Treatment isn't going to work for me. If your test was negative after your first or even second try at a particular treatment, don't be so quick to think this is a sign of future failure. Three to four trials of a given treatment are commonly needed before you know if the treatment will work for you or not. Even if this is your fourth trial, this doesn't mean changing treatment or tweaking certain aspects of the treatment won't help.
I am a failure. Getting a negative pregnancy test can quickly bring us back to grade school, feeling like if we fail at a "test," it means that we are failures. This negative pregnancy test is no indication of your worth as a person. In fact, if you never get pregnant, it still says nothing about your value.
I'll never be a mother/father. If, after getting a negative pregnancy test, you find yourself imagining the rest of your life without your dreamed-of child, you're in good company. Remember that this one negative test doesn't mean you'll never be a parent.
Also remember that even if your worst fears come true and you can't conceive or can't pursue treatment to conceive, you may have other opportunities to be a parent, including foster care, adoption, or even being a wonderful Auntie or Uncle to your family and friends' children. To be clear, I do not intend to brush away the sadness of that idea -- of course it's very upsetting! But at the same time, it's essential to keep the big vision in check, and to not allow this pregnancy test -- or even the fear that you'll never become a biological parent -- hold all the keys to your life happiness. Your life is worth so much more than this.
Moving On From Here: What to Do After a Pregnancy Test is Negative
So when the test is negative, what can you do to cope?
Don't grieve this cycle if it's not over yet. If there's still a chance you may be pregnant (see reasons listed above), don't let this one test get to you yet.
Allow yourself time to feel the sadness. Holding in the pain just makes it worse. Cry if you need to, and talk about your feelings with a friend or counselor.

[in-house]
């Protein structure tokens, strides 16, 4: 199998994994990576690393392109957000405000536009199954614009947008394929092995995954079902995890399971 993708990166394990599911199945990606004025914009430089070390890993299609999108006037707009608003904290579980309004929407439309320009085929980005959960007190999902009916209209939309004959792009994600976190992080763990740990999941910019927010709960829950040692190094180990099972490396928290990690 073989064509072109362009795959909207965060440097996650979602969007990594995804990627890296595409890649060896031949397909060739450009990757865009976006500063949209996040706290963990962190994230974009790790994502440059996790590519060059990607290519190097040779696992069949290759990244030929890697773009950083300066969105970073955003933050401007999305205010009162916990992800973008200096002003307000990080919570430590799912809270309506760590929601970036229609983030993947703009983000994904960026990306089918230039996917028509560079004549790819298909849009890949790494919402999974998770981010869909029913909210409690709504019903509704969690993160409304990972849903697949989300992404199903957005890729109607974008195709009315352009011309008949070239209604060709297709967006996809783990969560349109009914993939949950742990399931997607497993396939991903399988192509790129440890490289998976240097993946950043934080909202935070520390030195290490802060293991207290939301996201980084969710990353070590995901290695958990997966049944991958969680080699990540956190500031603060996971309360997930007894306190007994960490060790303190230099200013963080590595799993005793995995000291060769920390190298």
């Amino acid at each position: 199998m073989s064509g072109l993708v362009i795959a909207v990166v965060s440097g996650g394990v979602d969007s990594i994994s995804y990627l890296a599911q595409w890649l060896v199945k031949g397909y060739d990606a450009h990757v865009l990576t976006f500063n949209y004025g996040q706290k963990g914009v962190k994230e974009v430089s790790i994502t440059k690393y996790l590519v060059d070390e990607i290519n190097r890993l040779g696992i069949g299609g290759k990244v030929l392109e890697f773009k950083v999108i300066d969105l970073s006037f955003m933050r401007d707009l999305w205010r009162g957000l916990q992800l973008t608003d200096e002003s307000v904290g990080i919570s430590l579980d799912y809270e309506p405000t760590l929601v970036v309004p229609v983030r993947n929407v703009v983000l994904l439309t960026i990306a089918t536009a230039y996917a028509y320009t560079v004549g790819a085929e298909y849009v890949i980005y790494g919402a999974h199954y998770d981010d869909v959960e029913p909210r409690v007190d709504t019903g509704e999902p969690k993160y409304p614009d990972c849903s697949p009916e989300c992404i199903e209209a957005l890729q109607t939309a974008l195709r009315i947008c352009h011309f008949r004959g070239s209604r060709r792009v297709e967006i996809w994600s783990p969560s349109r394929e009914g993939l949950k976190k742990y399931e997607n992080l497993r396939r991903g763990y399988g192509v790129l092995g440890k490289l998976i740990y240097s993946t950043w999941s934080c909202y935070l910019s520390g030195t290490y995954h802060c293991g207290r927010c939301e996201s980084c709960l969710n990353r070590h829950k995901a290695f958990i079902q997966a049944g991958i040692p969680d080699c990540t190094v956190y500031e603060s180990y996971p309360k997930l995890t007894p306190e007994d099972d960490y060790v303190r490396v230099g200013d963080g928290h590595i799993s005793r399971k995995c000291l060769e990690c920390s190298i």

Separate out the facts from the story. You may want to make a list of the stories you're telling yourself about this one negative test. Once you've made that list, write down a comforting, rational answer to those stories. Be your own Wise Counselor. You may be surprised how much wisdom you have inside yourself.
Start thinking about your future plan of action. So this cycle is over. What are you going to do now? Knowing you have a plan of action, even if it's an extremely simple plan of continuing your current treatment or trying to conceive efforts, can help. Your plan may even be to take a month or two off from trying to conceive. Thinking of the future helps you remember this is not the end of the road.
Do something fun and different to take your mind off the failed cycle. Yes, make time to cry, but then follow up by making time to live life again.
More on coping while trying to conceive:
- How to Cope When Trying to Conceive Overwhelms You
- Depression Quiz
- 10 Things to Stop Doing to Yourself
- Infertility and Depression
- How TTC Affects Your Sex Life
- How to Cope During the Two Week Wait
- Emotional Impact of Infertility
- Coping with Fertility Test Anxiety
- How to Have a Baby When You've Been Trying for Awhile
- Take a Fertility Quiz